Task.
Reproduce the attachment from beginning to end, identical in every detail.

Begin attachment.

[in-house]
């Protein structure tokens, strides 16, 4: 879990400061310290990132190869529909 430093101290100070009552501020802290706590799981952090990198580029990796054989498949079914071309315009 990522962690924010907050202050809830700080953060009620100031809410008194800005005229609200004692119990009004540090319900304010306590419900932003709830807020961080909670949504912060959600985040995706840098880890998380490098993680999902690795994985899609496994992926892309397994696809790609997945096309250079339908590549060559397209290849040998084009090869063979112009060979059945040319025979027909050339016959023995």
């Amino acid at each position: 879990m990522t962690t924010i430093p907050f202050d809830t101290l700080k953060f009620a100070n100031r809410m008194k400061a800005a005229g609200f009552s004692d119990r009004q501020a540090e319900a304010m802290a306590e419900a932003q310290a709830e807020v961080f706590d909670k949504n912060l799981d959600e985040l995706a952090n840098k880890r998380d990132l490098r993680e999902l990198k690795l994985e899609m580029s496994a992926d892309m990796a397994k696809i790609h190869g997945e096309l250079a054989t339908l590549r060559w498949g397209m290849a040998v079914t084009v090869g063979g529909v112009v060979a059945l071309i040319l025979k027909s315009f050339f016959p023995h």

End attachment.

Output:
[in-house]
């Protein structure tokens, strides 16, 4: 879990400061310290990132190869529909 430093101290100070009552501020802290706590799981952090990198580029990796054989498949079914071309315009 990522962690924010907050202050809830700080953060009620100031809410008194800005005229609200004692119990009004540090319900304010306590419900932003709830807020961080909670949504912060959600985040995706840098880890998380490098993680999902690795994985899609496994992926892309397994696809790609997945096309250079339908590549060559397209290849040998084009090869063979112009060979059945040319025979027909050339016959023995």
């Amino acid at each position: 879990m990522t962690t924010i430093p907050f202050d809830t101290l700080k953060f009620a100070n100031r809410m008194k400061a800005a005229g609200f009552s004692d119990r009004q501020a540090e319900a304010m802290a306590e419900a932003q310290a709830e807020v961080f706590d909670k949504n912060l799981d959600e985040l995706a952090n840098k880890r998380d990132l490098r993680e999902l990198k690795l994985e899609m580029s496994a992926d892309m990796a397994k696809i790609h190869g997945e096309l250079a054989t339908l590549r060559w498949g397209m290849a040998v079914t084009v090869g063979g529909v112009v060979a059945l071309i040319l025979k027909s315009f050339f016959p023995h």